Still working here guys. I gave Alison a call for a little guidance on something and she has helped jog my memory on some things. First of all, a good backswing is so torque’d up that it would be impossible to hold that position at the top, or even get there in slow motion. I had lost some of that torque and she gave me something to work on during my takeaway that, along with some extension going back that I felt I was lacking, created a much better position at the top.
The capture from the left is from today and the middle pic is from yesterday. Of course, on the far right that’s “Big Daddy”, or Tiger Woods. You might notice some similarities that were absent yesterday. I looked like a goober at the top of my swing yesterday, but knew I could fix it with some more time. Today’s position is much more torque’d up, in fact, I couldn’t even get to this position in slow motion, I am forced to “swing” to this position with momentum and couldn’t hold it if I wanted to. The more I alter my biomechanics, the more it seems that Tiger is the only person using his body to maximum efficiency. Is that really a surprise?
I’ve made some more progress from yesterday where I was actually pretty happy with the changes that showed up on film in such a short time. Today, I got even better results after my workout this morning. I notice that at certain levels of time, say after maybe every 60-80 swings I really catch on to something new and give it some focus as I continue. Here’s a screen capture from today on the left vs. yesterday on the right:
In this image, you can see I’ve gotten my wrist into a much better position. Doing the drill yesterday helped me get comfortable with a lot of things so that I could catch some more detailed things like this, but it came at a slight cost because I didn’t post on the left leg as well. That’s why it’s important for me to stick with the core drills for 3,000 reps without getting off on too far of a tangent because my body hasn’t “memorized” the work from the day before, it needs more repetition. So, after I stopped and looked at this for a minute I realized that I needed to keep focusing on rotation as well, but am still much happier with this position coming down into impact, it’s much more powerful with less effort.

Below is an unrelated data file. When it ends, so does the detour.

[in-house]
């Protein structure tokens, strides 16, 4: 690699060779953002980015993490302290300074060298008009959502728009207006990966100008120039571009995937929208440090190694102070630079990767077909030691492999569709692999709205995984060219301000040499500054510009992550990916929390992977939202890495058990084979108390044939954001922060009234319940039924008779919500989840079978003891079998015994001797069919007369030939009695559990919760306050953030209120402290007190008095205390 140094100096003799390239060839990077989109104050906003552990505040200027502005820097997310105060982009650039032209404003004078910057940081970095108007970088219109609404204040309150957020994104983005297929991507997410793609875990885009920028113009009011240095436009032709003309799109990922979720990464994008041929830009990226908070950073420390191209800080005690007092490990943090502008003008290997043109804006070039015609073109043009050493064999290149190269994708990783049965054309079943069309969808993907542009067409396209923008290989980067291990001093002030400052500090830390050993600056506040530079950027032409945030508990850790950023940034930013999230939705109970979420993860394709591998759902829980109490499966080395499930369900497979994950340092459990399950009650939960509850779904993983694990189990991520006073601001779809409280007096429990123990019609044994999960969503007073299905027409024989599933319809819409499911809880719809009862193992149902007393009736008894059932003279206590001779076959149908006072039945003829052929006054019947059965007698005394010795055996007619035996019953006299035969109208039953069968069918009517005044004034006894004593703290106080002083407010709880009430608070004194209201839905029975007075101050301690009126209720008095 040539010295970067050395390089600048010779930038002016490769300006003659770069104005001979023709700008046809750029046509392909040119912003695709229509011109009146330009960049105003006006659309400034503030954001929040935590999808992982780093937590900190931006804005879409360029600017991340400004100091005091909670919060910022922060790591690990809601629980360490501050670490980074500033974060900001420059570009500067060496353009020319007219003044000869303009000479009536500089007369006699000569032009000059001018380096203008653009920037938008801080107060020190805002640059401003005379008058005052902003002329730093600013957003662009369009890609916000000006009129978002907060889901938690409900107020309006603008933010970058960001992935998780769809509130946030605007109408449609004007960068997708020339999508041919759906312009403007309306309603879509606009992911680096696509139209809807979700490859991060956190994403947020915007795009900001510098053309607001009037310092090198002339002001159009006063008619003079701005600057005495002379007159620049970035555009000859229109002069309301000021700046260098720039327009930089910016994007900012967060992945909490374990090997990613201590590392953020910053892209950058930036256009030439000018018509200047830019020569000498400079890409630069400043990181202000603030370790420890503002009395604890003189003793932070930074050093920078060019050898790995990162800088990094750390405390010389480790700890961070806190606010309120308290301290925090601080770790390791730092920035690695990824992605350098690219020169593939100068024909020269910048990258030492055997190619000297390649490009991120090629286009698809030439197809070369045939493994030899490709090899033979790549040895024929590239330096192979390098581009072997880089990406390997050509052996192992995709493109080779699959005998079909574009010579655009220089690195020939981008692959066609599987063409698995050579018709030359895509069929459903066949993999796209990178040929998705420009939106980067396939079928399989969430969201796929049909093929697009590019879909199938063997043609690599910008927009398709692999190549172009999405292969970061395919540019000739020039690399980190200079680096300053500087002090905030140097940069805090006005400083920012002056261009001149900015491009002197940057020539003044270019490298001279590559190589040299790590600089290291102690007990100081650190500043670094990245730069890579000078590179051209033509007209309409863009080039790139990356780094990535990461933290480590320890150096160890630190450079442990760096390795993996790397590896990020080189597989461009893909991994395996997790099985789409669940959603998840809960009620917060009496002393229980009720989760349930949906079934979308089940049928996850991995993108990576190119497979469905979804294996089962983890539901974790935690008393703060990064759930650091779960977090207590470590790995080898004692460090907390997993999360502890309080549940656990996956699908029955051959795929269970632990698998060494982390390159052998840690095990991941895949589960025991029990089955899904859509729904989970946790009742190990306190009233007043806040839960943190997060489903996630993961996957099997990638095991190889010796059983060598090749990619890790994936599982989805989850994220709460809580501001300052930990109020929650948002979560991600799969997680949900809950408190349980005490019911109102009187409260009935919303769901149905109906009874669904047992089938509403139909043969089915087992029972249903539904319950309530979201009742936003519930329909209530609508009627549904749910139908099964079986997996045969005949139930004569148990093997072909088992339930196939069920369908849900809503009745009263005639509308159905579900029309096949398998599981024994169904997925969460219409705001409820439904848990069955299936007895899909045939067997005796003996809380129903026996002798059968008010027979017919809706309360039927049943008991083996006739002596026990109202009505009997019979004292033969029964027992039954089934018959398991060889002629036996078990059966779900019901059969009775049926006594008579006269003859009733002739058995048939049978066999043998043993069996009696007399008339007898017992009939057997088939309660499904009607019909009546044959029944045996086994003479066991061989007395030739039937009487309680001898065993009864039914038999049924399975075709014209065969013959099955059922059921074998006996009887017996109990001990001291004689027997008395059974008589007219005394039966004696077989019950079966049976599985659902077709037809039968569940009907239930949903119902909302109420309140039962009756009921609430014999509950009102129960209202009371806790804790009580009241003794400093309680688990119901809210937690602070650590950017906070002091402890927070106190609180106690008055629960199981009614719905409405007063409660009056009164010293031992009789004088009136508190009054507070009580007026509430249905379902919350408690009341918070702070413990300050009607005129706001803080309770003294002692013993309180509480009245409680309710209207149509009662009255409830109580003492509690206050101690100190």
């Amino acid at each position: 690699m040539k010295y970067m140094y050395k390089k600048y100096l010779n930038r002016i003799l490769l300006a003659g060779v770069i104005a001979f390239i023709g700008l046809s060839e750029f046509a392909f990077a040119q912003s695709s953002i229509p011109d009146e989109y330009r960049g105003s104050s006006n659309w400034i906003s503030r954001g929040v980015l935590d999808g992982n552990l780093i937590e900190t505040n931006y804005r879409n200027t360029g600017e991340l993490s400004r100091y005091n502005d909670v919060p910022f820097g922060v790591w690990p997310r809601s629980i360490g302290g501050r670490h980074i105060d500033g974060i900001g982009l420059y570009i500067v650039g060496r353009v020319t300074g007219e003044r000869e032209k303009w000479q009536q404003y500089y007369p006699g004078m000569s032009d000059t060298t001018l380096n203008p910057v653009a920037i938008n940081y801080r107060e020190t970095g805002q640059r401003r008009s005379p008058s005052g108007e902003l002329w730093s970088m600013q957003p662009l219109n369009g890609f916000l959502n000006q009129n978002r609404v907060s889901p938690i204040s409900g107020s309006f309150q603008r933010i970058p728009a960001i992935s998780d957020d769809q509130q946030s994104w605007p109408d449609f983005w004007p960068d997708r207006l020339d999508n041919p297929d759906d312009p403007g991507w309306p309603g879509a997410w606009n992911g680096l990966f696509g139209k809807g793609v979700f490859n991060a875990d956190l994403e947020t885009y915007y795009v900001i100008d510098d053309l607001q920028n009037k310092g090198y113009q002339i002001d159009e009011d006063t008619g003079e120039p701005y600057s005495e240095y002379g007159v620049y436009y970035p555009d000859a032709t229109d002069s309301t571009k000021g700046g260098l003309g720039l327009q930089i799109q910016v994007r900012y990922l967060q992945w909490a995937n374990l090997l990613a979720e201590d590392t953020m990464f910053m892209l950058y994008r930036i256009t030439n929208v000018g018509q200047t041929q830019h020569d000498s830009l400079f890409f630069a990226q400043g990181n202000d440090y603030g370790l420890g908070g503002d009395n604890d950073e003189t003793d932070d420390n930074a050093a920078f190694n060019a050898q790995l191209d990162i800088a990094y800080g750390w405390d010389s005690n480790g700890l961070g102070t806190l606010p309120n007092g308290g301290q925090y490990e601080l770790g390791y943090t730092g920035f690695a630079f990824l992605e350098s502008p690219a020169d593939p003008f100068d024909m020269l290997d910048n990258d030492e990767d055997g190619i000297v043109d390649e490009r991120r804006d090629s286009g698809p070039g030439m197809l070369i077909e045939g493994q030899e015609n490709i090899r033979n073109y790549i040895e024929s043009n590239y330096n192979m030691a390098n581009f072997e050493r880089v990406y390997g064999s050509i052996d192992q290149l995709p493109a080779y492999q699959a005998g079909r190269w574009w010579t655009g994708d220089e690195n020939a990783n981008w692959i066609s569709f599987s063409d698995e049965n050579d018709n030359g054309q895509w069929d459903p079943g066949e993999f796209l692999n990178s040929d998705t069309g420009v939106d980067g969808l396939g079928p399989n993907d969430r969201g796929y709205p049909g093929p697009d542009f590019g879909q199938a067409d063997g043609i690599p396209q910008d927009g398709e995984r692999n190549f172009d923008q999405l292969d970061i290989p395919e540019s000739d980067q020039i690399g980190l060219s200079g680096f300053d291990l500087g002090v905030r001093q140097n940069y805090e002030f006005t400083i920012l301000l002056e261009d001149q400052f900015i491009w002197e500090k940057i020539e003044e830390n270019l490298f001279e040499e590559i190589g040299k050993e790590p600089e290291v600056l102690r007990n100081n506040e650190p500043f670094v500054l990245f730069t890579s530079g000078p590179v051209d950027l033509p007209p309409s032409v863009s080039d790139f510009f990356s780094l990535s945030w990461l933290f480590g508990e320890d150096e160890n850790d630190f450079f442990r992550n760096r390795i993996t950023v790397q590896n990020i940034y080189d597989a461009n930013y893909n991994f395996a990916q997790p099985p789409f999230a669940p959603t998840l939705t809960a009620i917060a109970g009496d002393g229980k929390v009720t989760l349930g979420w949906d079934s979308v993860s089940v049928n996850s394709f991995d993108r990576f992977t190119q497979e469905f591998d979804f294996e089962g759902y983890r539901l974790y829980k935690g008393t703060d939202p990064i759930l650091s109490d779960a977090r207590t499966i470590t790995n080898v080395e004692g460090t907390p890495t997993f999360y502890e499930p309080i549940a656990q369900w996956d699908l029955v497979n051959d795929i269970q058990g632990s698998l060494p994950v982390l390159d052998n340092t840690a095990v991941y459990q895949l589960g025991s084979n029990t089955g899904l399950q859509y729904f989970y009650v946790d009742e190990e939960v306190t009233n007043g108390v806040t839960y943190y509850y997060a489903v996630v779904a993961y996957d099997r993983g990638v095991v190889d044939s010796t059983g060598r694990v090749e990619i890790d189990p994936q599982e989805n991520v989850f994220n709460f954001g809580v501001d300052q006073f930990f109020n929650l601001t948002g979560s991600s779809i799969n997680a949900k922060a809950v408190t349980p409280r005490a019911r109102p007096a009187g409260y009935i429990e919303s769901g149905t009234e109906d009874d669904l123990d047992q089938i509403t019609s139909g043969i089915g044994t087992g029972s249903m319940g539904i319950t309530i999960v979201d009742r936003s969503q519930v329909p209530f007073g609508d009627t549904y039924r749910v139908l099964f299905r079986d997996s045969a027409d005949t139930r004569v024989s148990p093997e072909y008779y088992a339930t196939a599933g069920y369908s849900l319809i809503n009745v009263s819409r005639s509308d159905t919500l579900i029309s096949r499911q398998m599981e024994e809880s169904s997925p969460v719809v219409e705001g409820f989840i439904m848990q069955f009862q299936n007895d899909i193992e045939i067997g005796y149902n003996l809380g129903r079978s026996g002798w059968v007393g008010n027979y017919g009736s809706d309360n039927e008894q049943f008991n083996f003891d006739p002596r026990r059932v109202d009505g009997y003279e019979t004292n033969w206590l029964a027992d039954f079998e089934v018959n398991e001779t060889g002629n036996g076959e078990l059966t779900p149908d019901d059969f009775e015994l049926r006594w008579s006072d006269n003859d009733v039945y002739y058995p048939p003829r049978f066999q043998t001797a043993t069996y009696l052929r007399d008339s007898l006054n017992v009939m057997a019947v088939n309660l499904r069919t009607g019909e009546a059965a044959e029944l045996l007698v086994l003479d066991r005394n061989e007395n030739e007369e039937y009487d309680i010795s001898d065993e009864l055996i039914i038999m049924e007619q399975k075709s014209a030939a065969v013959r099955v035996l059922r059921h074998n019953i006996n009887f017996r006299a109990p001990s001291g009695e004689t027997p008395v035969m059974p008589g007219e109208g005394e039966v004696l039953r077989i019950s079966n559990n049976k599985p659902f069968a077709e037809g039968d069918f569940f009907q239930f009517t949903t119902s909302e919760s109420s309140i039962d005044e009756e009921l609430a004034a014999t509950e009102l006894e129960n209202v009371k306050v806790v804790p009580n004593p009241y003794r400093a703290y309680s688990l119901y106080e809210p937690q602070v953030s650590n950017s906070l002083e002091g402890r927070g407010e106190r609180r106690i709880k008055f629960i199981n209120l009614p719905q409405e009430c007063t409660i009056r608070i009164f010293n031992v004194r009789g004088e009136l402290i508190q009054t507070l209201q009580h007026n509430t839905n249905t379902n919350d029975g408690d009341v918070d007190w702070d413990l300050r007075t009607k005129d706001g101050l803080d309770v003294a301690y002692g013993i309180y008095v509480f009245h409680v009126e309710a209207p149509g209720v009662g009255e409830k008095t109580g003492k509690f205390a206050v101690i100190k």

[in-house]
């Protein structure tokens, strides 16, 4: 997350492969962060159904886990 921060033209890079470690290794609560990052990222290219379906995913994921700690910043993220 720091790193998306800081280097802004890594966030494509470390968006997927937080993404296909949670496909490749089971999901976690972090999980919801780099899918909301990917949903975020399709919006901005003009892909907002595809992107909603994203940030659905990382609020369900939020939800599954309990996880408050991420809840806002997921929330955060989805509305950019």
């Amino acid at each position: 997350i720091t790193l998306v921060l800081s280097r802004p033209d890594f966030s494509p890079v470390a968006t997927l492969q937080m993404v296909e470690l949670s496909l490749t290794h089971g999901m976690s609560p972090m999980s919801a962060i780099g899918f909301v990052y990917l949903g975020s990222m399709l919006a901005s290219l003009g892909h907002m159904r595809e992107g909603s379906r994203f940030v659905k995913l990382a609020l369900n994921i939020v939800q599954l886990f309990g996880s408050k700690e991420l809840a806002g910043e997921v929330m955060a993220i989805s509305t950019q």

I’m not sure if you’ve ever seen the movie “300” but those guys were put through a grueling workout to get themselves into the phenomenal physical conditioning they were in to play the part of the Spartans. A couple men’s health magazines put together some workouts called the “300 Challenge”. I’ve kind of done the same thing, but for a very different purpose. Everyone has likely heard that it takes 3,000-5,000 repetitions to develop a habit. That’s a LOT of repetitions, and especially when it comes to learning movements in the golf swing. But, I’ve committed myself to making changes in my golf swing for longevity purposes and to enjoy pain free golf for years to come.
Many of you have watched Alison Thietje’s presentation videos on her website and there is a ton of great information on there, some of which is what I’m working on with my “300 Workout” I started today. In an effort to engrain some changes in to the biomechanics of my golf swing, I decided to do 300 slow motion golf swings in front of a mirror focusing on the changes that I’m making in my swing and this morning was the first “workout”. It was more challenging than I originally thought but incredibly insightful in the end and probably the most productive time I’ve ever spent working on my golf swing. Below I’ve chronicled this first workout so you can see what it was like.
9:30 am – Takes about 5 minutes to do 20 swings, the first 40 were sort of just feeling things out
9:47 am – By rep 60, I started feeling like my brain new what I what I was trying to do, things started clicking
9:54 am – By rep 80, I felt like I could really start to add speed to what I was doing
10:00 am – Rep 100 – Feeling very confident as my swing is looking and feeling like what I want it to
10:06 am – Rep 120 – Takeaway move really feeling good here, starting to focus on left side as well on downswing now.
10:13 am – Rep 140 – Noticing fatigue, arms and shoulders have never felt this soft and relaxed, really feeling left side pulling motion, starting to sweat, it’s a workout now, taking a 5 minute break to stretch and relax my brain.